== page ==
Affecting the vestibular nucleus in PICA occlusion is presented with: Vomiting, vertigo, and nystagmus
What are is there result of damage to the Lateral spinothalamic tract and spinal trigeminal nucleus in PICA stroke? Decreased pain and temperature sensation from contralateral body, and ipsilateral face
What part of the face losses sensation in PICA occlusion? Ipsilateral
What are the clinical effects of affects of the inferior cerebellar peduncle, due to PICA occlusion? Ipsilateral ataxia and dysmetria
What is the Lateral medullary (Wallenberg) syndrome? Condition due to PICA stroke/occlusion.
What are the main clinical effects Wallenberg syndrome? Nucleus ambiguus effects such as dysphagia, hoarseness, decreased gag reflex, and hiccups.
What is affected in PICA occlusion that leads to development of Ipsilateral Horner syndrome? Sympathetic fibers
What areas are affected by AICA stroke/ occlusion? 1. Lateral pons: Facial nucleus 2. Vestibular nuclei 3. Spinothalamic tract, spinal trigeminal nucleus 4. Sympathetic fibers 5. Middle and inferior cerebellar peduncles 6. Labyrinthine artery
What artery is affected in AICA occlusion that leads to deafness and vertigo? Labyrinthine artery
What is the syndrome associated with AICA occlusion or stroke? Lateral pontine syndrome
Lateral pontine syndrome. Associated with what cerebral artery? AICA
Lateral medullary (Wallenberg) syndrome. Associated with ____________ occlusion. PICA
Medial medullary syndrome. Associated with deficits in which posterior circulation cerebral artery? Anterior spinal artery (ASA)
What deficits give Lateral Pontine syndrome its main symptoms? Facial nucleus effects such as: Paralysis of face, decreased lacrimation, salivation , and taste from anterior 2/3 tongue.
What are the clinical effects of defects in the Facial nucleus? - Paralysis of face - Decreased lacrimation, salivation, - Decreased taste from anterior 2/3 of tongue
Which syndrome is associated with the development of a "facial droop" and decreased lacrimation, salivation, and taste of anterior 2/3 of tongue? Lateral pontine syndrome
What are the symptoms due to deficits to the Labyrinthine artery in AICA occlusion? Ipsilateral sensorineural deafness and vertigo
What are the effects of damage to the Spinothalamic tract, and spinal trigeminal nucleus? Decreased pain and temperature sensation from contralateral body, and ipsilateral face
What areas are affected by occlusion of the Basilar artery? 1. Pons, medulla, lower midbrain 2. Corticospinal and corticobulbar tracts 3. Ocular cranial nerve nuclei, paramedian pontine reticular formation
What is the associated condition with a Basilar artery stroke? Locked-in syndrome
Locked-in syndrome is due to occlusion/stroke to which artery? Basilar artery
What are the significant symptoms in Locked-In syndrome? 1. Preserved consciousness 2. Quadriplegia 3. Loss of voluntary facial, mouth, and tongue movements 4. Loss of horizontal, but not vertical, eye movements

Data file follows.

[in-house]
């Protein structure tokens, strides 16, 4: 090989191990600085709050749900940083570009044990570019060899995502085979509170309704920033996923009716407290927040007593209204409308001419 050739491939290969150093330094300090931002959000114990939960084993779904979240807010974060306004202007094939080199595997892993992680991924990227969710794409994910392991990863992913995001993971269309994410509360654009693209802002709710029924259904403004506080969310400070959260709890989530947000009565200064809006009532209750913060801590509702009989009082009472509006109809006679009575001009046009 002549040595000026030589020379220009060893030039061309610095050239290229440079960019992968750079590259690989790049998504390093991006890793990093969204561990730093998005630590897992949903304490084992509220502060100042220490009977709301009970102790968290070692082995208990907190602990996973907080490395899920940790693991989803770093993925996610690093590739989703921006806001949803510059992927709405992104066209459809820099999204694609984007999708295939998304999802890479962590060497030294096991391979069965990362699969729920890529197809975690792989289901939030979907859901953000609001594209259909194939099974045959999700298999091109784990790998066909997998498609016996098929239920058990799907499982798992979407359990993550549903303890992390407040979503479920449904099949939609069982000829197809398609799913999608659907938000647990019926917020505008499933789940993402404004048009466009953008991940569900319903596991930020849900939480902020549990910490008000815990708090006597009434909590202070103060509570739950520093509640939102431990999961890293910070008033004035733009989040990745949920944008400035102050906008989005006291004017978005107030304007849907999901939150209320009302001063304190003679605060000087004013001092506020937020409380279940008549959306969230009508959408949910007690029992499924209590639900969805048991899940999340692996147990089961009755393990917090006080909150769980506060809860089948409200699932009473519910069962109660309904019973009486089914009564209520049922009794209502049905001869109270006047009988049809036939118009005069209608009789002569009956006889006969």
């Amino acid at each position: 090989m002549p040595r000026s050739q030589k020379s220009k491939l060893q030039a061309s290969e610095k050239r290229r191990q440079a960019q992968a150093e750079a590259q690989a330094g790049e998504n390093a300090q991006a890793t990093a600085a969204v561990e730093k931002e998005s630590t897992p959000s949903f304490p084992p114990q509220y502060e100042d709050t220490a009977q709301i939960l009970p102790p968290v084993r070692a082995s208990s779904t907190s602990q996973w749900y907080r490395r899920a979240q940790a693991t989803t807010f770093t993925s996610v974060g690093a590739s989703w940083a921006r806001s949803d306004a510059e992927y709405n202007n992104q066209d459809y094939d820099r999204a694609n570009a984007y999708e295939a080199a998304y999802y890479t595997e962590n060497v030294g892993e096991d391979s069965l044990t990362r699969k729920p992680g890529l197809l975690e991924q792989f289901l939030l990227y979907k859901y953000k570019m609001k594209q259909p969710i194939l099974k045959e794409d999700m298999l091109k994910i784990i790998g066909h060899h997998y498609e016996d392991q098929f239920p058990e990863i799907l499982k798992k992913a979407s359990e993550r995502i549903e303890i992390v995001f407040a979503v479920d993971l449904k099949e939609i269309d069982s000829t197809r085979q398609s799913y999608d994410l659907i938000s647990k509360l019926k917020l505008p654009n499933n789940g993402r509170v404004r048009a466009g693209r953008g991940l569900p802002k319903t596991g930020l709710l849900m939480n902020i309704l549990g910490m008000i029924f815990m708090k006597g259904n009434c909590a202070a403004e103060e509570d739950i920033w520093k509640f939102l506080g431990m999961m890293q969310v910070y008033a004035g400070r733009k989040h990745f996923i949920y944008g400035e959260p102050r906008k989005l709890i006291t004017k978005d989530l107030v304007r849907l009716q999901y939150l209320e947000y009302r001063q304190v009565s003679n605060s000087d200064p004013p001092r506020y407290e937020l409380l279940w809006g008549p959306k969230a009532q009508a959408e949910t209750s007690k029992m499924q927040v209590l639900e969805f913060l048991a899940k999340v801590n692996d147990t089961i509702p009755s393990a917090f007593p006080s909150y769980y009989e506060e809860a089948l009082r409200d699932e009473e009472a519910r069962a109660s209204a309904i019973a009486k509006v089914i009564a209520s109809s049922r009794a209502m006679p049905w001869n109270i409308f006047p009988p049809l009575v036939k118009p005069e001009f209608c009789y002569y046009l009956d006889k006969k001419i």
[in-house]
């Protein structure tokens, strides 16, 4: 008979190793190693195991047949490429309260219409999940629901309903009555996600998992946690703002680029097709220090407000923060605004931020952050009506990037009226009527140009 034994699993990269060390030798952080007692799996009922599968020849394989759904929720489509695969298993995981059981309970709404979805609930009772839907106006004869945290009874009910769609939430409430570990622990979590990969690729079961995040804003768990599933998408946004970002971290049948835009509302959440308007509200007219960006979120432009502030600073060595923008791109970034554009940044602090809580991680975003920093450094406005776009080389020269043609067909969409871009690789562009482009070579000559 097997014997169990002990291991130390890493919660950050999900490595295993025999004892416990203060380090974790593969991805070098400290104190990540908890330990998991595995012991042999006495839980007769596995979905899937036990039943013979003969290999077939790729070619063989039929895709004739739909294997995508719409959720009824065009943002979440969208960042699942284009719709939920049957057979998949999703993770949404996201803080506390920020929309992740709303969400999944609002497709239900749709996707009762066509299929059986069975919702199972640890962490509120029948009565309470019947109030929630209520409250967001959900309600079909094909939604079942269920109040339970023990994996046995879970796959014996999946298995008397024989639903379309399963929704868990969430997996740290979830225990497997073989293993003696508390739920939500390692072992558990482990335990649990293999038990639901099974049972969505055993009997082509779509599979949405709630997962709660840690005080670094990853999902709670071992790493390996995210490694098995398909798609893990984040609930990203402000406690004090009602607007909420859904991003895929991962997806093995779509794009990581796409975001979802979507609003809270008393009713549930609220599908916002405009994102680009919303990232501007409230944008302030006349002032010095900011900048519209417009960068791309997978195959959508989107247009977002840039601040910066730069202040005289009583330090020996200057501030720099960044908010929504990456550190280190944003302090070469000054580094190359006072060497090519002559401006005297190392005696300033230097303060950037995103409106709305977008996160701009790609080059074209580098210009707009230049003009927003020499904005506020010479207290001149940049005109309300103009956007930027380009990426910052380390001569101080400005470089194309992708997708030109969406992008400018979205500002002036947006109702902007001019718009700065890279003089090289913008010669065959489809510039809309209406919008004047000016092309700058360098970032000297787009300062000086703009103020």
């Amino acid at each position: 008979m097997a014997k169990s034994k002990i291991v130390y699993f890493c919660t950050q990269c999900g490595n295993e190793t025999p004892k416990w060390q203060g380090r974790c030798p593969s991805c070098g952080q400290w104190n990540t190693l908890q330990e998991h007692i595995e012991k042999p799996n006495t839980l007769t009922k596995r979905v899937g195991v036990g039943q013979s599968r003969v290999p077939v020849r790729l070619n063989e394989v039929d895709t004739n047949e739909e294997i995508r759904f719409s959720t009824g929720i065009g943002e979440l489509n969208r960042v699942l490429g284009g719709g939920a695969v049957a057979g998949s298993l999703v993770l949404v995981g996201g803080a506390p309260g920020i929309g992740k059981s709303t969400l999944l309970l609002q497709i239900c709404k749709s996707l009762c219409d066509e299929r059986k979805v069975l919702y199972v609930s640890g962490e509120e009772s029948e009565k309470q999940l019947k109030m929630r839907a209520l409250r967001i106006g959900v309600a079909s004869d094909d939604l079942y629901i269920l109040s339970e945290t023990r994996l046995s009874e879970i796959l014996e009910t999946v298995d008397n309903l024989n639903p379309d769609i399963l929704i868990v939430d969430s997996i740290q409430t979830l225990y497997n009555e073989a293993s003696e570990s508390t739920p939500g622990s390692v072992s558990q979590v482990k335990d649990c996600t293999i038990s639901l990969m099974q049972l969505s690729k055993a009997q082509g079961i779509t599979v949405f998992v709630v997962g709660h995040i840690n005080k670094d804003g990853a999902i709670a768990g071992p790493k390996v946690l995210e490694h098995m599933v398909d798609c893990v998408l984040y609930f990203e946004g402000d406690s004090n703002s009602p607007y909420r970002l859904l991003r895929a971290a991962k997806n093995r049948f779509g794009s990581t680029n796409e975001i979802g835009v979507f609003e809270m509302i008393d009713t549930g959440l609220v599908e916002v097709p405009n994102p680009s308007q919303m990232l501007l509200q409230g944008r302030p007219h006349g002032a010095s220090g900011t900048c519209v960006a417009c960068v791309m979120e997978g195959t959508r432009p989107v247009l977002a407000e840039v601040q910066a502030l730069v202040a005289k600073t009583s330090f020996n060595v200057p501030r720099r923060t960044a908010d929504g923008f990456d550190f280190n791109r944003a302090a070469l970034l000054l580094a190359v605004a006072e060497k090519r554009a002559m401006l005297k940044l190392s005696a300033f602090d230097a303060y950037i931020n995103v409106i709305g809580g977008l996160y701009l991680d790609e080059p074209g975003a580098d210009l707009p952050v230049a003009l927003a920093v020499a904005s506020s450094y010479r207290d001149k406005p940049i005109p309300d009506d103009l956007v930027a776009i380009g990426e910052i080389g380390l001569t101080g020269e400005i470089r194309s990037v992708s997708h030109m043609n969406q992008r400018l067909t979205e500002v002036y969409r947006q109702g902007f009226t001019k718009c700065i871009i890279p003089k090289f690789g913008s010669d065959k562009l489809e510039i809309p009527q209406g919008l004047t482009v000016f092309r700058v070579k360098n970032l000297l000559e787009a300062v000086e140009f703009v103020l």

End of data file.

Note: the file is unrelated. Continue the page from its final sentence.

What area is lesioned in Locked in syndrome, that causes the movement defectis? Corticospinal and corticobulbar tracts
Which tracts are affected in Locked in syndrome? Corticospinal and corticobulbar tracts
Patient in bed, unable to speak, move, or make facial grimaces. Communicates only by vertical eye movements, and is conscious of surrounding. Dx? Locked-in syndrome
Locked-In syndrome associated artery? Basilar artery
If the PCA is occluded or suffers a stroke, what area of the brain is lesioned? Occipital lobe
If the occipital lobe is damaged due to ischemia, which is the most likely obstructed/occluded arterial body? PCA
What are the common symptoms of PCA occlusion? 1. Contralateral hemianopia with macular sparing 2. Alexia without agraphia
What is "Alexia without agraphia"? Dramatic disorder of higher visual function in which patients can still write but are unable to read.
What artery is at suspicion of occlusion if a patient can write, but is unable to read? PCA
Higher visual function in which patients can still write but can't read. Alexia without agraphia
What Cerebral Posterior circulation artery, if obstructed or suffer an stroke, causes contralateral hemianopia with macular sparing? PCA
What is Central Post-stroke pain syndrome? Neuropathic pain due to thalamic lesions
What it the initial course of Central post-stroke pain syndrome? Paresthesias followed in weeks to moth by allodynia and dysesthesia on the contralateral side.
What is allodynia? It is when a patient that experiences ordinarly painless stimuli causes him/her pain.
Extreme, exaggerated, not fictional but intense sensation of pain, in stimuli that commonly is painless. Allodynia
Contralateral or Ipsilateral. The dysesthesia seen in Central post-stroke pain syndrome. Contralateral
What causes Diffuse axonal injury? Traumatic shearing forces furin rapid acceleration and/or deceleration of the brain.
What is a common example of something that causes diffuse axonal injury? Motor Vehicle accident (MVA)
What are the severe results of diffuse axonal injury? Coma or persistent vegetative state
Which condition is known to show multiple lesions (punctate hemorrhages) involving the white matter tracts? Diffuse axonal injury
Created by: rakomi